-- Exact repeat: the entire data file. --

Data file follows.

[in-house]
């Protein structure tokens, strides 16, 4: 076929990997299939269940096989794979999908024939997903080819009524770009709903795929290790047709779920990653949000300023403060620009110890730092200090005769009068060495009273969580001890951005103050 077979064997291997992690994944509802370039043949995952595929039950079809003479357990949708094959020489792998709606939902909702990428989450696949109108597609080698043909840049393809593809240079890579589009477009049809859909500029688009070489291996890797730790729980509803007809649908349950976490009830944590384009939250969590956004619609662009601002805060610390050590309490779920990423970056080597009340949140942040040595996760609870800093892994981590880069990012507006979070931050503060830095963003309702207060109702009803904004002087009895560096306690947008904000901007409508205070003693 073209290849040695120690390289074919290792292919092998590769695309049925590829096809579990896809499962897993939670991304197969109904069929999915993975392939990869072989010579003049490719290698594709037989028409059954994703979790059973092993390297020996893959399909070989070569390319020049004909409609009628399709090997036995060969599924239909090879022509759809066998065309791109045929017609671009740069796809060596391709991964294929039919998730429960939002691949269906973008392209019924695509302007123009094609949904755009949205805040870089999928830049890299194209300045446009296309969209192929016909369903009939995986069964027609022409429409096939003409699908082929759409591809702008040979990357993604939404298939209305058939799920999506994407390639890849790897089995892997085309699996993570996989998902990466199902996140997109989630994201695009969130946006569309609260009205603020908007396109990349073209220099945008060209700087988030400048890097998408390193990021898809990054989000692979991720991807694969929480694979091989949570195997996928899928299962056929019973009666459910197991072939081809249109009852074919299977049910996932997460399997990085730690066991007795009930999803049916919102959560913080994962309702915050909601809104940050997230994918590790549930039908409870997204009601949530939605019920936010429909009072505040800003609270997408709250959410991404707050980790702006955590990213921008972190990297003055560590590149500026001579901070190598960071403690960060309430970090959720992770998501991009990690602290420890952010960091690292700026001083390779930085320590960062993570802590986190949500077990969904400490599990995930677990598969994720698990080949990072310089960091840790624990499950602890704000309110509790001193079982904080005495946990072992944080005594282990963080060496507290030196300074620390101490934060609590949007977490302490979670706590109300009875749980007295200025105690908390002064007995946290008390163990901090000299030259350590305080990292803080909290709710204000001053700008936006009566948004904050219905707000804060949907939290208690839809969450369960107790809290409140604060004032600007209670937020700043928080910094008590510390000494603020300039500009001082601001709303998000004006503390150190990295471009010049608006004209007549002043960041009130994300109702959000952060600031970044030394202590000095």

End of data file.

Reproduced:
[in-house]
């Protein structure tokens, strides 16, 4: 076929990997299939269940096989794979999908024939997903080819009524770009709903795929290790047709779920990653949000300023403060620009110890730092200090005769009068060495009273969580001890951005103050 077979064997291997992690994944509802370039043949995952595929039950079809003479357990949708094959020489792998709606939902909702990428989450696949109108597609080698043909840049393809593809240079890579589009477009049809859909500029688009070489291996890797730790729980509803007809649908349950976490009830944590384009939250969590956004619609662009601002805060610390050590309490779920990423970056080597009340949140942040040595996760609870800093892994981590880069990012507006979070931050503060830095963003309702207060109702009803904004002087009895560096306690947008904000901007409508205070003693 073209290849040695120690390289074919290792292919092998590769695309049925590829096809579990896809499962897993939670991304197969109904069929999915993975392939990869072989010579003049490719290698594709037989028409059954994703979790059973092993390297020996893959399909070989070569390319020049004909409609009628399709090997036995060969599924239909090879022509759809066998065309791109045929017609671009740069796809060596391709991964294929039919998730429960939002691949269906973008392209019924695509302007123009094609949904755009949205805040870089999928830049890299194209300045446009296309969209192929016909369903009939995986069964027609022409429409096939003409699908082929759409591809702008040979990357993604939404298939209305058939799920999506994407390639890849790897089995892997085309699996993570996989998902990466199902996140997109989630994201695009969130946006569309609260009205603020908007396109990349073209220099945008060209700087988030400048890097998408390193990021898809990054989000692979991720991807694969929480694979091989949570195997996928899928299962056929019973009666459910197991072939081809249109009852074919299977049910996932997460399997990085730690066991007795009930999803049916919102959560913080994962309702915050909601809104940050997230994918590790549930039908409870997204009601949530939605019920936010429909009072505040800003609270997408709250959410991404707050980790702006955590990213921008972190990297003055560590590149500026001579901070190598960071403690960060309430970090959720992770998501991009990690602290420890952010960091690292700026001083390779930085320590960062993570802590986190949500077990969904400490599990995930677990598969994720698990080949990072310089960091840790624990499950602890704000309110509790001193079982904080005495946990072992944080005594282990963080060496507290030196300074620390101490934060609590949007977490302490979670706590109300009875749980007295200025105690908390002064007995946290008390163990901090000299030259350590305080990292803080909290709710204000001053700008936006009566948004904050219905707000804060949907939290208690839809969450369960107790809290409140604060004032600007209670937020700043928080910094008590510390000494603020300039500009001082601001709303998000004006503390150190990295471009010049608006004209007549002043960041009130994300109702959000952060600031970044030394202590000095």